And the idea here is that if we do get more confidence from consumers that they can go out without getting sick and if we do get another trillion dollars or so pumped into the economy, that’s going to mean an explosion in growth and maybe these stock prices won’t look quite as expensive.
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Will the Stock Market Crash in 2021?
But what the market is missing is I think the longer-term reality of the virus and its affect on the economy. By most accounts, it’s going to take at least a year to get enough people vaccinated to where we see that herd immunity and people can feel some kind of normal.
Then you’ve just got the depth and enduring weakness of the economy. The rebound in restaurant reservations in purple and then retail store traffic in orange, and while both have rebounded since May, they’re still down significantly from last year. Restaurant reservations are still down 40% from last year and retail store traffic is down ten- to 20% heading into that critical holiday shopping season.
And while unemployment has come down, we’re still at record highs every week for the number of people filing. The Fed shows new unemployment claims each week, and even though the most recent week was lower than expected at 787,00 new claims…that’s still higher than at any other point in history. The peak for unemployment claims in 2009 was 660,000 in a week.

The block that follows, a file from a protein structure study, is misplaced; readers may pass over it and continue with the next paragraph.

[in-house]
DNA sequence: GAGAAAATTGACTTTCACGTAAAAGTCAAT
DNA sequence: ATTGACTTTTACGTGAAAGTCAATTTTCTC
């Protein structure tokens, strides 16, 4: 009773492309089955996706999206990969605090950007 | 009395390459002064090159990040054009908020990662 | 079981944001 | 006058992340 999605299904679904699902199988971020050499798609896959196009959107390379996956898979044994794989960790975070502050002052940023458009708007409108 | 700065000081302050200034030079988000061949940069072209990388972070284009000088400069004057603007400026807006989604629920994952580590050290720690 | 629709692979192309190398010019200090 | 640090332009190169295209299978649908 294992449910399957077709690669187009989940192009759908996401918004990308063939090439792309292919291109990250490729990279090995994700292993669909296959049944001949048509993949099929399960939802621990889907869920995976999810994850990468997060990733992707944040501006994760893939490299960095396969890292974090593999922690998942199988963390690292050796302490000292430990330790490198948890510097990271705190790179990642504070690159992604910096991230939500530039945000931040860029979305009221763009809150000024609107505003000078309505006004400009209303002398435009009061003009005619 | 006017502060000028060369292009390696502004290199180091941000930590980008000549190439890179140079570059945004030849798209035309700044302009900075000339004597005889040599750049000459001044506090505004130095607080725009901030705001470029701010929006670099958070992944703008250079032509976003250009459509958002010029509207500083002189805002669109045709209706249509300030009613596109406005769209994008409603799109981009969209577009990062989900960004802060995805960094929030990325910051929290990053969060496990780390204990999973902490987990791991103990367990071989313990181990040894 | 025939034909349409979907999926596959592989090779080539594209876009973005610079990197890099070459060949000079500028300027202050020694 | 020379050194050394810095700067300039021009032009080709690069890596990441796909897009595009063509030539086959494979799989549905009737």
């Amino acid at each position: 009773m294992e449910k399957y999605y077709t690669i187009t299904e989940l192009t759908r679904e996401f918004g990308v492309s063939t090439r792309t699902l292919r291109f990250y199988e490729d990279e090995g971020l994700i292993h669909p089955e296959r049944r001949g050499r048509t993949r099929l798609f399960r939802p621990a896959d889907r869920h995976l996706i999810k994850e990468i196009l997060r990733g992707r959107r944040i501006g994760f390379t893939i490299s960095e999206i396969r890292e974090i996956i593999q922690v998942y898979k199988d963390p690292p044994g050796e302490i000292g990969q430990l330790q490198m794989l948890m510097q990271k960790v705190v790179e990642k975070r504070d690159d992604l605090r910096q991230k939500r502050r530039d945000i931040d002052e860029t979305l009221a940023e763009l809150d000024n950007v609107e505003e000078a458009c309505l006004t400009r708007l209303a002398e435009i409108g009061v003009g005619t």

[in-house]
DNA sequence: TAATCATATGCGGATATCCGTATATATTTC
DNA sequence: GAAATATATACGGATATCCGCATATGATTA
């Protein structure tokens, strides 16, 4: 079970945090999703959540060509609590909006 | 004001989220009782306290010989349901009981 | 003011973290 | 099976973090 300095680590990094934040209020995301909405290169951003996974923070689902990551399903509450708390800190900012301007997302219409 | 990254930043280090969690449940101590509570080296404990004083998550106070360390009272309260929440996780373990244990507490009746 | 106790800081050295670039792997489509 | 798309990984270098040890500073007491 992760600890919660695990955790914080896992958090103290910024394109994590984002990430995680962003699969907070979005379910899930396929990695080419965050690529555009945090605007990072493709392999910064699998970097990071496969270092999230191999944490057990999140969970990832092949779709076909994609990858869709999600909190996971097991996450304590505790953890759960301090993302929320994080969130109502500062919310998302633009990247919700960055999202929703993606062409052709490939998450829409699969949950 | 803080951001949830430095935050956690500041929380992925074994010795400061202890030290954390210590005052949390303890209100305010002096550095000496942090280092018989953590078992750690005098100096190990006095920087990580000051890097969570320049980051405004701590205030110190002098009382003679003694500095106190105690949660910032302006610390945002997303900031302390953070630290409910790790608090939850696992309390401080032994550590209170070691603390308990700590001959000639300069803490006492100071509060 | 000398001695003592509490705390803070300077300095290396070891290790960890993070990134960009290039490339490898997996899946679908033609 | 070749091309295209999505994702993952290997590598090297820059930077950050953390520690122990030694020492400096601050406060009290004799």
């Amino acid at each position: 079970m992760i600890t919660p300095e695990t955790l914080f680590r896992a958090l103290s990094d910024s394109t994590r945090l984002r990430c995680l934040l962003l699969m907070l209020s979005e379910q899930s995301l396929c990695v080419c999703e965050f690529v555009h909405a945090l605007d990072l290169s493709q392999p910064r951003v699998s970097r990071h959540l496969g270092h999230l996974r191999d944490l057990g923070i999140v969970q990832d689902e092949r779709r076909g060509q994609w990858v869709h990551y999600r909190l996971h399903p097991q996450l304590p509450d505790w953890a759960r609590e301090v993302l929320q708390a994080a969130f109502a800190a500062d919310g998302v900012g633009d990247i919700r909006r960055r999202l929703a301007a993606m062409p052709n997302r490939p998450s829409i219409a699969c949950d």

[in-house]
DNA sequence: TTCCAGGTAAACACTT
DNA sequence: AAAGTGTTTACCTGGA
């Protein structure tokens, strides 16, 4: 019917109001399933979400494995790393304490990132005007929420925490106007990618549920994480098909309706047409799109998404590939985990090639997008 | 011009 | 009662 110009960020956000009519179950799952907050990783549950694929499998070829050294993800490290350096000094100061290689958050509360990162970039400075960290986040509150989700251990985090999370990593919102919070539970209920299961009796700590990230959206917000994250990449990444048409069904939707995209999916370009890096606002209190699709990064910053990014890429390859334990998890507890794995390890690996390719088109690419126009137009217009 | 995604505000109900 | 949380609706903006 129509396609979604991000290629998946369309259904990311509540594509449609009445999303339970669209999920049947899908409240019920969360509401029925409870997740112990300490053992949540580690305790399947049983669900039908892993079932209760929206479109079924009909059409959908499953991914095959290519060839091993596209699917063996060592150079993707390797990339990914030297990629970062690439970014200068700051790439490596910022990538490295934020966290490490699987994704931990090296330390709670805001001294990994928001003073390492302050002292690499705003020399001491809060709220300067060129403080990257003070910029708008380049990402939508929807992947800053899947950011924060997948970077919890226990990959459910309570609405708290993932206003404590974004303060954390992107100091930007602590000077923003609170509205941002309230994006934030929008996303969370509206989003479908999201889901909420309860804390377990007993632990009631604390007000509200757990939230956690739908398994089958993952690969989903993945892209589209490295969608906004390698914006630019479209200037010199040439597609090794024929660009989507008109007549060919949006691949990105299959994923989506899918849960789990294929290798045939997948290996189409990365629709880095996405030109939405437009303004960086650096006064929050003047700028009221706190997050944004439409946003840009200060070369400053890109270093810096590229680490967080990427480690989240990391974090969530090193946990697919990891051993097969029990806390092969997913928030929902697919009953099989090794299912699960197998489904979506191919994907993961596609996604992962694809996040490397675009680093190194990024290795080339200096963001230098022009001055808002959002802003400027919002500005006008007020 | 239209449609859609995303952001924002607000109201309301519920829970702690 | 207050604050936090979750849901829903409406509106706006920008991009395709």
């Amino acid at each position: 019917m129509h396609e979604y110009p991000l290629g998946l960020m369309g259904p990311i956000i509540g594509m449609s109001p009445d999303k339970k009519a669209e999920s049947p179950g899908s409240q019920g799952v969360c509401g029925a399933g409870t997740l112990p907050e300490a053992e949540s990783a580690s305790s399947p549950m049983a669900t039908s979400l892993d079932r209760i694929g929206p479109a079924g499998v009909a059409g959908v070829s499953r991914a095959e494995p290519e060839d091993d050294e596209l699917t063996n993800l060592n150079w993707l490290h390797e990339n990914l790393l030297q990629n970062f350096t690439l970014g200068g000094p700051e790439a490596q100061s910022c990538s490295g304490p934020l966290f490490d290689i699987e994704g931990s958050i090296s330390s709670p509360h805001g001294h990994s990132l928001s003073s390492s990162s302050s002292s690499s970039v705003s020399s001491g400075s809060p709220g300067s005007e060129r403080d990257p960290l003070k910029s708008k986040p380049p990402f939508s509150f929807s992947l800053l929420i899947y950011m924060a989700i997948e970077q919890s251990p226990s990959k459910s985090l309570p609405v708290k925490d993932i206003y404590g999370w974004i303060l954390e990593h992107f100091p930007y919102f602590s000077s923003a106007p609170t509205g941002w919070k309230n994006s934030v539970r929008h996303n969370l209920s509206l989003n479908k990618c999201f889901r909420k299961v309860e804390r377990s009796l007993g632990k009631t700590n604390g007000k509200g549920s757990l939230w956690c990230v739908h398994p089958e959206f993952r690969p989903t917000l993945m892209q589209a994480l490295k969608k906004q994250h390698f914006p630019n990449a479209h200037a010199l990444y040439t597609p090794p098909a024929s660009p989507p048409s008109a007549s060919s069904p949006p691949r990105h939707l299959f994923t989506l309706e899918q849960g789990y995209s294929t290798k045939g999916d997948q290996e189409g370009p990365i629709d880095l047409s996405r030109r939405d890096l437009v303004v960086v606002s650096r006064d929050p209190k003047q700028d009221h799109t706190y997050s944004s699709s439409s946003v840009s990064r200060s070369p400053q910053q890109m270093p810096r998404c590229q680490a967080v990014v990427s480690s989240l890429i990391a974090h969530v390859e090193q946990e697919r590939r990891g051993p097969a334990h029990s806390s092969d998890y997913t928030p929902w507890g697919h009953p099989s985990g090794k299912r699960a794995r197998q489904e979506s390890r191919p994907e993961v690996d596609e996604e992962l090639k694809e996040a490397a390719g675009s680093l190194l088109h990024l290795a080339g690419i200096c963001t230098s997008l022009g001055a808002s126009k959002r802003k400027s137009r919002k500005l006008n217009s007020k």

So while we do have those two forces, a potential vaccine and stimulus, helping stocks move higher now, I think it’s a short ride and it’s a lot of what will drive the market in 2021.
Best Investments to Buy for 2021
Now let’s put this together for what I think could be the three best investments of next year and then that strategy of how I’m positioning in this market.
For those of you following our 2021 Bow Tie Nation portfolio, you’ve already seen we’re positioning heavily in value stocks, especially those in the energy, financials and healthcare sector.
And I’m doing that for a couple of reasons. First is that if we do get back to even anything close to normal, it’s these sectors that will bounce back faster. Interest rates will rise taking bank profits higher, oil prices should gradually move higher and healthcare providers can get back to making money in something other than Covid19.